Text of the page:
The Merit Award, presented to Lenchus at the September 12 Alumni Hall of Distinction Awards breakfast at the Renaissance Plantation Hotel, honors his distinguished career as a hospitalist and his zeal for his alma mater.
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One of the new VIP maternity suites.
Women who deliver their bundles of joy at the Women’s Hospital at the University of Miami/Jackson Memorial Medical Center can now look forward to a little luxury during their stay.
As part of a comprehensive renovation project, the hospital recently opened its new “Little Miracles Maternity Suites,” a modernized maternity unit with plush, spa-like amenities. The upgrades include state-of-the-art equipment and 20 private suites for postpartum women and their families.
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As Joe Natoli, Senior Vice President for Business and Finance, CFO and Interim Chief Operating Officer of the Miller School and UHealth, wrote in a recent message to faculty and staff, “To continue to improve throughout our operation requires the direct involvement of every one of us.”
Do you have ideas or suggestions for improving access and the patient experience? Are there other improvements or efficiencies that will help the operations at the Miller School and benefit our patients or students? Where can we improve and how can we do it? We’d love to hear from you. We have set up an email address — email@example.com — for submitting ideas.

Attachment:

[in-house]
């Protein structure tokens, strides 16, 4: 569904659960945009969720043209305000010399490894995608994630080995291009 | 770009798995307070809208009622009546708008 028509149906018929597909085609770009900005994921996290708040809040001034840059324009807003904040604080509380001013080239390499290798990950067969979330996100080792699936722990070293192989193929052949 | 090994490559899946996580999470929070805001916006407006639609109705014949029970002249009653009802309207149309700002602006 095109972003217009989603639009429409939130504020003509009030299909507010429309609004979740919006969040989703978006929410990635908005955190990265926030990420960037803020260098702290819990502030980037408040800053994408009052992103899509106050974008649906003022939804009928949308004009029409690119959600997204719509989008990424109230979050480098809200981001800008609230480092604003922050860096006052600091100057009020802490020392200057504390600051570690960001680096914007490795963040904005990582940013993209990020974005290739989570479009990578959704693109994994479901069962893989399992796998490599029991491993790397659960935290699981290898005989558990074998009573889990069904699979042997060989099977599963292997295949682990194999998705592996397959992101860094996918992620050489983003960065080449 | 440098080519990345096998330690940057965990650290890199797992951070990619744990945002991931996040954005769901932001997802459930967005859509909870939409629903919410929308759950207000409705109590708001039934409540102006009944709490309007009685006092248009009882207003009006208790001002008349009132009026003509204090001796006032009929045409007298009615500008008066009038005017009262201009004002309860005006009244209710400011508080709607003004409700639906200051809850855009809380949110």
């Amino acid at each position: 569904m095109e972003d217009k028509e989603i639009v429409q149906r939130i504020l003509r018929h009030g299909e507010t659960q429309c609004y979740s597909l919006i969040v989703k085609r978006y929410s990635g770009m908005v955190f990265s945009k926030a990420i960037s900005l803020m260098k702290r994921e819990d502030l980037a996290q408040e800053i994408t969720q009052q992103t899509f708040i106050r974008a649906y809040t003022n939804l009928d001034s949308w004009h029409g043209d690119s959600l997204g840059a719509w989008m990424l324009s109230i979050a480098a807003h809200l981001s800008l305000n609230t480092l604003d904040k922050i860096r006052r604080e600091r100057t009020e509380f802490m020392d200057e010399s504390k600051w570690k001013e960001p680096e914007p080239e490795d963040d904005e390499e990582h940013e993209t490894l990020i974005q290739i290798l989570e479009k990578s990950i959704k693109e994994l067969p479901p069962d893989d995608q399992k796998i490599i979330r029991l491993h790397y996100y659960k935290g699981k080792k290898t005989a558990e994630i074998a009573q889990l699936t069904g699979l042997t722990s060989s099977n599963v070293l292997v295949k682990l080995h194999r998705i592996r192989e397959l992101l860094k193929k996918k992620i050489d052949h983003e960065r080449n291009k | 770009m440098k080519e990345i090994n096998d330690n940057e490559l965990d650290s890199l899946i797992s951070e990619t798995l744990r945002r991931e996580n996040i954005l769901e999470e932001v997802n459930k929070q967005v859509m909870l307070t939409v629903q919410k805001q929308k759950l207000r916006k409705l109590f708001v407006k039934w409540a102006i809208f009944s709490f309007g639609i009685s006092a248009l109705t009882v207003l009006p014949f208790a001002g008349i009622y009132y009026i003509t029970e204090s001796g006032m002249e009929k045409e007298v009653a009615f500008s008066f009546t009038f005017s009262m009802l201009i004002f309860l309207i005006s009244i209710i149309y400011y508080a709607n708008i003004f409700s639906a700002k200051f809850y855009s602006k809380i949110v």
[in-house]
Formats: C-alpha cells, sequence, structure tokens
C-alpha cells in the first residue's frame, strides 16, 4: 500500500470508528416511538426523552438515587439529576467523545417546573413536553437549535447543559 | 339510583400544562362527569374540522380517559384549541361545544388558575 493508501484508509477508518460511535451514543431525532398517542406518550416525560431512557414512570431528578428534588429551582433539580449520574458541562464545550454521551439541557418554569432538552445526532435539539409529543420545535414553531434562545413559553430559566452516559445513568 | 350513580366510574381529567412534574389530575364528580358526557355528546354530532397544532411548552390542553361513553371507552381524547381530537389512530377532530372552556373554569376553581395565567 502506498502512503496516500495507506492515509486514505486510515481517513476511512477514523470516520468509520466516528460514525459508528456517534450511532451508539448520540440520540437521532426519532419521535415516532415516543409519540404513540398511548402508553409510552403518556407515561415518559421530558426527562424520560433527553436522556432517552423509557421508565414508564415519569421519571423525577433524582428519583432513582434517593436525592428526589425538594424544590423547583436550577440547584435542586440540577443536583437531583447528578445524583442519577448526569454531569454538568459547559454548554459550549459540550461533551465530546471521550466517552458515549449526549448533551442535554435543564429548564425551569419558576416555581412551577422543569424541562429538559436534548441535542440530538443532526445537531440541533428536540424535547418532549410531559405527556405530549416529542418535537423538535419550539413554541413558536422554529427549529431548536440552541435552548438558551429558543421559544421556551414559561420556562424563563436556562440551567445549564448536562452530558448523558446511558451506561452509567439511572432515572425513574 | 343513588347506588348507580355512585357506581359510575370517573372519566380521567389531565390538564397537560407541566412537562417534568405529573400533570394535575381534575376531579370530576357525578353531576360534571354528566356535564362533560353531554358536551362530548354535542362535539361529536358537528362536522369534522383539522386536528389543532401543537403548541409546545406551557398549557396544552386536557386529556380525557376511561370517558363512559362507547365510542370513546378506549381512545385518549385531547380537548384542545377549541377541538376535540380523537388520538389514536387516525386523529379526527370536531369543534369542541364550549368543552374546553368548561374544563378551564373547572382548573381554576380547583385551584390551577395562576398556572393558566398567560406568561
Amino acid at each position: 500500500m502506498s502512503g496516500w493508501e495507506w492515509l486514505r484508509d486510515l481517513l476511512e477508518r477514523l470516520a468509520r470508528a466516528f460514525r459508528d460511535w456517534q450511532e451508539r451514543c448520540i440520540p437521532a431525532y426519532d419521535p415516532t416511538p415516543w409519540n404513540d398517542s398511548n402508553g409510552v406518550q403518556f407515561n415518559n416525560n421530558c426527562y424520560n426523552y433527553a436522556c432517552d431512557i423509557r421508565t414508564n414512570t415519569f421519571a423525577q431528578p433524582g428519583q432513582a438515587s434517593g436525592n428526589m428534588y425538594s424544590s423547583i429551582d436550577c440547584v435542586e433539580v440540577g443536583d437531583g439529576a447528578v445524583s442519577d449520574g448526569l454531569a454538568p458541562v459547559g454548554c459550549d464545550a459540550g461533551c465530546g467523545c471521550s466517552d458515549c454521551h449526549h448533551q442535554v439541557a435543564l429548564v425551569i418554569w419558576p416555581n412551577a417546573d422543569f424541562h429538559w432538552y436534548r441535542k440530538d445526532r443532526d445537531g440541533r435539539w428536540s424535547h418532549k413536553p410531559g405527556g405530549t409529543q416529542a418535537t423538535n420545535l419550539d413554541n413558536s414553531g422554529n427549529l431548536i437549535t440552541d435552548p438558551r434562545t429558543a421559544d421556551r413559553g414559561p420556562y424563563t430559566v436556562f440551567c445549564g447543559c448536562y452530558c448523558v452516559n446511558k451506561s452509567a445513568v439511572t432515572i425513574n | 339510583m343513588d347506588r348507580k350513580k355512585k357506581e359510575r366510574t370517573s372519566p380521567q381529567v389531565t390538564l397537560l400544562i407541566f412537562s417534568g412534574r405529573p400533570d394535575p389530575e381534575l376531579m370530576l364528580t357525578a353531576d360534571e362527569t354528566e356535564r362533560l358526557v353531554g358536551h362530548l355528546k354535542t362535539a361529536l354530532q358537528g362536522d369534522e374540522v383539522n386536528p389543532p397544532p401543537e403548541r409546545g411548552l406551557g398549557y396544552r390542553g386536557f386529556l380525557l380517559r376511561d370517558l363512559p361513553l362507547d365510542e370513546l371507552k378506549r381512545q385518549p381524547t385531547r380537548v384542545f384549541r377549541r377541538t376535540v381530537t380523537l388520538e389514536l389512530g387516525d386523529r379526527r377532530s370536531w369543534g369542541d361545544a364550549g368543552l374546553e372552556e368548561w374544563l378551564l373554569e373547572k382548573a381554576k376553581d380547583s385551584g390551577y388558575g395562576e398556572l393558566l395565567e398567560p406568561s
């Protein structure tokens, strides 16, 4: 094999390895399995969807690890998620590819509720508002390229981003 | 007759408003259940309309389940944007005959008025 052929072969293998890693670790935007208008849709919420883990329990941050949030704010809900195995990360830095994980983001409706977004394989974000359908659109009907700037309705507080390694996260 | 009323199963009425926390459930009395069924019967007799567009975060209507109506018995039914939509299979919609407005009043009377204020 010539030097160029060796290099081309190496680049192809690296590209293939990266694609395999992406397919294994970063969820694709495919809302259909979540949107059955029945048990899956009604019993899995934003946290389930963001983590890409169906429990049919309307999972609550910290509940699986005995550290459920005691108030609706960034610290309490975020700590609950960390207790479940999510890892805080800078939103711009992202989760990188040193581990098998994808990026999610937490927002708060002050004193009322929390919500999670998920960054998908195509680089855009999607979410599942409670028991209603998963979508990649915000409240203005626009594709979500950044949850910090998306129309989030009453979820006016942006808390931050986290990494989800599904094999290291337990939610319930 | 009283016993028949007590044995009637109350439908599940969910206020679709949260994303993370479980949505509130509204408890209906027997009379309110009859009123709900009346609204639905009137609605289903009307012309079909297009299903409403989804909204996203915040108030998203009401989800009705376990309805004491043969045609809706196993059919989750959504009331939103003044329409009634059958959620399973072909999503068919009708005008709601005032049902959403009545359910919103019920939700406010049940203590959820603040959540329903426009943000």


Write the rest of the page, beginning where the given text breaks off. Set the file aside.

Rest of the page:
Here’s the commitment: Every suggestion will be read and considered by senior management at UHealth, with the best ideas added to the priority list for evaluation. We will report some of the suggestions and results in future communications. We very much welcome your thoughts and ideas.
From left, Charles B. Nemeroff, M.D., Ph.D., Miller School Dean Pascal J. Goldschmidt, M.D., and Norm Parsons, Director of the UM Wellness Centers, lead the 2013 Out of the Darkness walk on the Coral Gables campus.
The Miller School of Medicine and the Department of Psychiatry and Behavioral Sciences will once again support efforts to raise awareness about suicide at this year’s Out of the Darkness Community Walk, sponsored by the American Foundation for Suicide Prevention, on Sunday, September 21, from 10 a.m. to noon on the Coral Gables campus.
Every 13 minutes, someone dies from suicide, and it is among the top ten causes of death in the U.S.